Life insurance tackles numerous needs at different stages of your life. With increased income and a higher standard of living, it becomes crucial to maintain the most suitable insurance protection for you and your family without being insurance-poor. To cut premium costs, get a rider at economical rates. Riders can provide several kinds of insurance protection if you meet their conditions.

What Is a Rider?

Riders are the additional benefits that can be bought and added to a basic insurance policy. These options allow you to increase or limit the insurance coverage of a policy. Buying a rider means paying extra for this supplementary benefit, but generally the additional premium is low because relatively little underwriting is required.

Insurance coverage, premium rates, terms and conditions of riders may differ from one insurer to another, and when a claim for the benefits of a rider is made, it may result in the termination of the rider, while the original policy continues to insure you.

Here are the most common life insurance riders:

1. Guaranteed Insurability Rider (a.k.a Renewal Provision)

This rider allows you to purchase additional insurance coverage in the stated period without the need for further medical examination. This rider is most beneficial when there has been a significant change in your life circumstances, such the birth of your child, marriage or an increase in your income. If your health declines with age, you will be able to apply for extra coverage without giving any evidence of insurability. This type of rider may also provide a renewal of your base policy at the end of its term without medical checkups. This rider may end at a certain age. 

2. Accidental Death or Double Indemnity Rider

This rider pays out an additional amount of death benefit if the insured dies as the result of an accident. Normally, the additional benefit paid out upon death due to accident is equivalent to the face amount of the original policy, which doubles the benefit. Therefore, upon death due to accidental bodily injury, the insured's family gets twice the amount of the policy. That's why this rider is called a double indemnity rider. Just make sure you understand the restrictions on this rider, as many insurance companies limit the meaning of the term "accident." If you are the sole income provider for your family, this rider is ideal for you because the double benefit will take good care of your surviving family's expenses in your absence.

3. Waiver of Premium Rider

Under this rider, future premiums are waived if the insured becomes permanently disabled or loses his or her income as a result of injury or illness prior to a specified age. Disability of the main breadwinner can have a crippling effect on a family. In these circumstances, this rider exempts the insured from paying the premium due on the base policy until he or she is ready to work again. This rider can be valuable, particularly when the premium on the policy is quite high. The definition of the term "totally disabled" may vary from one insurer to another, so be aware of the terms and conditions of your specific rider. (To learn more, see: Choosing the Best Disability Insurance.)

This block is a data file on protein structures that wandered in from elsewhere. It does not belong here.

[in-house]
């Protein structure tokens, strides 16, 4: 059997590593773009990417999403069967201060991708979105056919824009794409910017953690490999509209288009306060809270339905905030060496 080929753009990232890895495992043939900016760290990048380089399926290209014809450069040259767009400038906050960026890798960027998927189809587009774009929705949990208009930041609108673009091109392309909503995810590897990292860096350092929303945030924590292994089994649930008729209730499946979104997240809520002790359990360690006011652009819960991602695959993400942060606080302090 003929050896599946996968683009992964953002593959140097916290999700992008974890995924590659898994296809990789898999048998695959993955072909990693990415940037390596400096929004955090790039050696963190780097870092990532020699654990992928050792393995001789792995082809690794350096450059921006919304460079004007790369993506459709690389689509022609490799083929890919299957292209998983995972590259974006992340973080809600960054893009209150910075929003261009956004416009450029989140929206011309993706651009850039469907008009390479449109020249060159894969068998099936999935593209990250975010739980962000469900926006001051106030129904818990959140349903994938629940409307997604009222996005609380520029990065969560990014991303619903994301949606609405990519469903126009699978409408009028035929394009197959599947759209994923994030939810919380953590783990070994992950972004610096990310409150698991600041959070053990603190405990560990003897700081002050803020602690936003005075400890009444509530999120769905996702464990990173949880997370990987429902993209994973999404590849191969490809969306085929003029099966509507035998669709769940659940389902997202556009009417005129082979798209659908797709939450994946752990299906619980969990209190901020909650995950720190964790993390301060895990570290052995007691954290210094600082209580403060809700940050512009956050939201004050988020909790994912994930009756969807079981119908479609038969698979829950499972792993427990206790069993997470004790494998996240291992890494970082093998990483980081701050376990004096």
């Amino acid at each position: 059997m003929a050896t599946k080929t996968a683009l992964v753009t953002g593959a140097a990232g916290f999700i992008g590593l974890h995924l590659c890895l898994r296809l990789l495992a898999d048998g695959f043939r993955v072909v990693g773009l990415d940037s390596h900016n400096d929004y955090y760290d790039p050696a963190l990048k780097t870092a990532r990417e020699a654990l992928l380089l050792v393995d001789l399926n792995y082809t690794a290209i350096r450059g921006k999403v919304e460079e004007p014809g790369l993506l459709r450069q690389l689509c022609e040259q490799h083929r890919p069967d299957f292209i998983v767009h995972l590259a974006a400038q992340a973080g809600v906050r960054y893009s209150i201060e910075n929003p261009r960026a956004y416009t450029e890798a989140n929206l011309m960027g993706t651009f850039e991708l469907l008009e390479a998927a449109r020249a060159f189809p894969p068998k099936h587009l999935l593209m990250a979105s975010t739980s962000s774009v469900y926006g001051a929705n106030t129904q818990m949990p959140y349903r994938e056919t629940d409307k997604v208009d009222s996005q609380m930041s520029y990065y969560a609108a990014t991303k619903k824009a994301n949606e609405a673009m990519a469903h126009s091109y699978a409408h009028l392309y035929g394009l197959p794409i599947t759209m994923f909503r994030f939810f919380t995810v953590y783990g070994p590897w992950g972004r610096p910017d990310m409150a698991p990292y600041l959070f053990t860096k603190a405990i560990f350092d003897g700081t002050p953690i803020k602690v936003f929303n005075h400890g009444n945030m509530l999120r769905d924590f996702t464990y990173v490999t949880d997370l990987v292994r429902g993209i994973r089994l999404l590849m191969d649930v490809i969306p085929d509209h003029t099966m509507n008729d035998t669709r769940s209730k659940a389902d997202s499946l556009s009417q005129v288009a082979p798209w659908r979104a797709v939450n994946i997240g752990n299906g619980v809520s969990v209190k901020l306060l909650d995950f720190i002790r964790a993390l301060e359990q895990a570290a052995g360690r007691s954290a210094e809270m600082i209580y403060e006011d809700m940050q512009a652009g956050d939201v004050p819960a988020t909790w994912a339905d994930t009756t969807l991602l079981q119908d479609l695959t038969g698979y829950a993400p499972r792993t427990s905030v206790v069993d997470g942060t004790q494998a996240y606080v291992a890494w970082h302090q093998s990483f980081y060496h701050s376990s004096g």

4. Family Income Benefit Rider

In case the insured dies, this rider will provide a steady flow of income to family members. When buying this rider, you need to determine the number of years your family is going to receive this benefit. The merit of having this rider is obvious: In case of death, the surviving family will face fewer financial difficulties thanks to the regular monthly income from the rider.

5. Accelerated Death Benefit Rider

Under an accelerated death benefit rider, an insured person can use the death benefits if he or she is diagnosed with a terminal illness that will considerably shorten the insured's lifespan. On average, insurers advance 25-40% of the death benefit of the base policy to the insured. Insurance companies may subtract the amount you receive, plus interest, from what your beneficiaries receive on your death. Most often a small premium or, in some cases, no premium, is charged for this rider. Insurers have different definitions of "terminal illness," so check what the rider covers before purchasing it.

6. Child Term Rider

This rider provides a death benefit in case a child dies before a specified age. After the child attains maturity, the term plan can be converted into permanent insurance with coverage up to five times the original amount without the need for medical exams. (For related reading, see: Protect Your Kids and Pets with Custom Insurance.)

7. Long-Term Care Rider

In the event the insured has to stay at a nursing home or receive home care, this rider offers monthly payments. Although long-term care insurance can be bought individually, insurance companies also offer riders that take care of your long-term care costs. (For related reading, see: A New Approach to Long-Term Care Insurance.)

8. Return of Premium Rider

Under this rider, you pay a marginal premium and at the end of the term, your premiums are returned to you in full. In the event of death, your beneficiaries will receive the paid premium amount. Insurers sell this rider with many variations so verify, the phrasing of the rider before you buy. (For related reading, see: Are Return of Premium Riders Worth It?)

The Bottom Line

Understanding the provisions of your insurance policy are your responsibility. Most insurers don't allow you to modify your insurance policy according to your individual needs, but riders empower you with much-needed control over coverage. Sit down with your insurance advisor to evaluate the benefits of riders and buy the one best fitted for you and your family.